Nonlocal continuum theories for mechanics can capture strong nonlocal effects due to long-range forces in their governing equations. When these effects cannot be neglected, nonlocal models are more accurate than partial differential equations (PDEs); however, the accuracy comes at the price of a prohibitive computational cost, making local-to-nonlocal (LtN) coupling strategies mandatory. In this chapter, we review the state of the art of LtN methods where the efficiency of PDEs is combined with the accuracy of nonlocal models. Then, we focus on optimization-based coupling strategies that couch the coupling of the models into a control problem where the states are the solutions of the nonlocal and local equations, the objective is to minimize their mismatch on the overlap of the local and nonlocal problem domains, and the virtual controls are the nonlocal volume constraint and the local boundary condition. The strategy is described in the context of nonlocal and local elasticity and illustrated by numerical tests on three-dimensional realistic geometries. Additional numerical tests also prove the consistency of the method via patch tests.

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Library of Advanced Materials for Engineering (LAME) 4.50

Merewether, Mark T.; Crane, Nathan K.; Plews, Julia A.; de Frias, Gabriel J.; Le, San L.; Littlewood, David J.; Mosby, Matthew D.; Pierson, Kendall H.; Porter, V.L.; Shelton, Timothy S.; Thomas, Jesse D.; Tupek, Michael R.; Veilleux, Michael V.; Xavier, Patrick G.; Scherzinger, William M.; Lester, Brian T.

Accurate and efficient constitutive modeling remains a cornerstone issue for solid mechanics analysis. Over the years, the LAME advanced material model library has grown to address this challenge by implement- ing models capable of describing material systems spanning soft polymers to stiff ceramics including both isotropic and anisotropic responses. Inelastic behaviors including (visco)plasticity, damage, and fracture have all incorporated for use in various analyses. This multitude of options and flexibility, however, comes at the cost of many capabilities, features, and responses and the ensuing complexity in the resulting imple- mentation. Therefore, to enhance confidence and enable the utilization of the LAME library in application, this effort seeks to document and verify the various models in the LAME library. Specifically, the broader strategy, organization, and interface of the library itself is first presented. The physical theory, numerical implementation, and user guide for a large set of models is then discussed. Importantly, a number of verifi- cation tests are performed with each model to not only have confidence in the model itself but also highlight some important response characteristics and features that may be of interest to end-users. Finally, in looking ahead to the future, approaches to add material models to this library and further expand the capabilities are presented.

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Sierra/SolidMechanics 4.50 Verification Tests Manual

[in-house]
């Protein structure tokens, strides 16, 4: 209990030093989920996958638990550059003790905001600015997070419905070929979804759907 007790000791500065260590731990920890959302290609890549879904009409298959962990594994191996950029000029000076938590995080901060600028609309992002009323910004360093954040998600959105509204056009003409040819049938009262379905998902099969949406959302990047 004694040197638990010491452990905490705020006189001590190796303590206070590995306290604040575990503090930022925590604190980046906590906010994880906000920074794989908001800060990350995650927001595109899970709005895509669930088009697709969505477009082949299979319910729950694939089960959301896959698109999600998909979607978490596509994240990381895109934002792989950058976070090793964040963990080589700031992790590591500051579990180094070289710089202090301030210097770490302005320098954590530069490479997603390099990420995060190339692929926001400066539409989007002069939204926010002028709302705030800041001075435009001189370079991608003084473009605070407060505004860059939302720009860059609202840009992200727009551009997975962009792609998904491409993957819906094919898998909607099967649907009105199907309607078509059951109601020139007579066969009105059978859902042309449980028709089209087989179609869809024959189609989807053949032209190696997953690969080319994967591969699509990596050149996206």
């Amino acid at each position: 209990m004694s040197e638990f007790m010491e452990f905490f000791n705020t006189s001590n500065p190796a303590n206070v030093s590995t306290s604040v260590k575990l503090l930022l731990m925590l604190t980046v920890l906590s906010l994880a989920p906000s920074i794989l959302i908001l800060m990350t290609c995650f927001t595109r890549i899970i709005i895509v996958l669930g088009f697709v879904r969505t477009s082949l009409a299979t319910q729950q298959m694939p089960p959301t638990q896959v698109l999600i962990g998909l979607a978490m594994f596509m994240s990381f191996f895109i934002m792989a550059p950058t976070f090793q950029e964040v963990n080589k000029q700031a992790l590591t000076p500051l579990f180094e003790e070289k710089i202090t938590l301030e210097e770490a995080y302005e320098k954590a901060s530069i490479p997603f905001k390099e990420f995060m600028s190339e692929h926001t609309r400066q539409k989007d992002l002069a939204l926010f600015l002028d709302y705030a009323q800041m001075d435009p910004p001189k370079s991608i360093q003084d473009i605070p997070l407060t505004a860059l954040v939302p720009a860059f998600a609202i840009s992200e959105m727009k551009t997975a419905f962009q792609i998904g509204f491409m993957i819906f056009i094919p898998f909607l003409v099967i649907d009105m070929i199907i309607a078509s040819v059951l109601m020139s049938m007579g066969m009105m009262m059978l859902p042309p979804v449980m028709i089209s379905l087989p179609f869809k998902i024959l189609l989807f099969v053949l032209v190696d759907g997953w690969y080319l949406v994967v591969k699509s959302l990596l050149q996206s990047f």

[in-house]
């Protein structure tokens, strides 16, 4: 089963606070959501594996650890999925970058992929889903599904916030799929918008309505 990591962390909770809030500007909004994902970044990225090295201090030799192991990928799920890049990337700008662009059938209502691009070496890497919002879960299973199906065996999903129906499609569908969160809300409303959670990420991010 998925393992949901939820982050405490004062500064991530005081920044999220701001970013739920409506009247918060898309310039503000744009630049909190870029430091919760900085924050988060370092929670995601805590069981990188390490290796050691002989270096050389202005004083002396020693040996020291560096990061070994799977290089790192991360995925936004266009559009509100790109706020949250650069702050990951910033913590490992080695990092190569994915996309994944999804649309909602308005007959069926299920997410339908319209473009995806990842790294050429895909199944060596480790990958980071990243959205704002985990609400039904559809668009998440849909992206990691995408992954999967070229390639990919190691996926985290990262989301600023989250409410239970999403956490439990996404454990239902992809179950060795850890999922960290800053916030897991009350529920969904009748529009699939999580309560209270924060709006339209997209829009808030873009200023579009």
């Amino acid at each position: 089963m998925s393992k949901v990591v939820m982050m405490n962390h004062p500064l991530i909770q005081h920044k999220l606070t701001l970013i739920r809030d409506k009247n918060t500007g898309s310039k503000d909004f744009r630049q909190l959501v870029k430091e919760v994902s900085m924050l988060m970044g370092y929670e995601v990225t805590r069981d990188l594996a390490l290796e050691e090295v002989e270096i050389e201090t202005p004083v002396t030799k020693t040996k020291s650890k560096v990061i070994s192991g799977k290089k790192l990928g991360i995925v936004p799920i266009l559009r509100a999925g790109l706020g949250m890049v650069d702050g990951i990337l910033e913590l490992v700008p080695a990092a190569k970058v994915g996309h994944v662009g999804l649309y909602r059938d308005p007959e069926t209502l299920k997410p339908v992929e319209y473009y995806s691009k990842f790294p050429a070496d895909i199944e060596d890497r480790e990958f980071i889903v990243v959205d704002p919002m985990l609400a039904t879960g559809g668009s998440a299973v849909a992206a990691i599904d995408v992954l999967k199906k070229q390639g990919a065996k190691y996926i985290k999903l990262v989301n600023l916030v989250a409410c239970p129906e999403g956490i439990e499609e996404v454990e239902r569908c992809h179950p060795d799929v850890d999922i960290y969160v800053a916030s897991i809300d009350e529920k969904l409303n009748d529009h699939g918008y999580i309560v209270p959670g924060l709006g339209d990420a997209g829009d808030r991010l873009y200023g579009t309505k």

Merewether, Mark T.; Plews, Julia A.; Crane, Nathan K.; de Frias, Gabriel J.; Le, San L.; Littlewood, David J.; Mosby, Matthew D.; Pierson, Kendall H.; Porter, V.L.; Shelton, Timothy S.; Thomas, Jesse D.; Tupek, Michael R.; Veilleux, Michael V.; Xavier, Patrick G.; Clutz, Christopher J.R.; Manktelow, Kevin M.

Presented in this document is a small portion of the tests that exist in the Sierra/SolidMechanics (Sierra/SM) verification test suite. Most of these tests are run nightly with the Sierra/SM code suite, and the results of the test are checked versus the correct analytical result. For each of the tests presented in this document, the test setup, a description of the analytic solution, and comparison of the Sierra/SM code results to the analytic solution is provided. Mesh convergence is also checked on a nightly basis for several of these tests. This document can be used to confirm that a given code capability is verified or referenced as a compilation of example problems. Additional example problems are provided in the Sierra/SM Example Problems Manual. Note, many other verification tests exist in the Sierra/SM test suite, but have not yet been included in this manual.

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Sierra/SolidMechanics 4.50 Theory Manual

Merewether, Mark T.; Plews, Julia A.; Crane, Nathan K.; de Frias, Gabriel J.; Le, San L.; Littlewood, David J.; Mosby, Matthew D.; Pierson, Kendall H.; Porter, V.L.; Shelton, Timothy S.; Thomas, Jesse D.; Tupek, Michael R.; Veilleux, Michael V.; Xavier, Patrick G.; Manktelow, Kevin M.; Clutz, Christopher J.R.

Presented in this document are the theoretical aspects of capabilities contained in the Sierra / SM code. This manuscript serves as an ideal starting point for understanding the theoretical foundations of the code. For a comprehensive study of these capabilities, the reader is encouraged to explore the many references to scientific articles and textbooks contained in this manual. It is important to point out that some capabilities are still in development and may not be presented in this document. Further updates to this manuscript will be made as these capabilities come closer to production level.

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Results 1–25 of 132
Results 1–25 of 132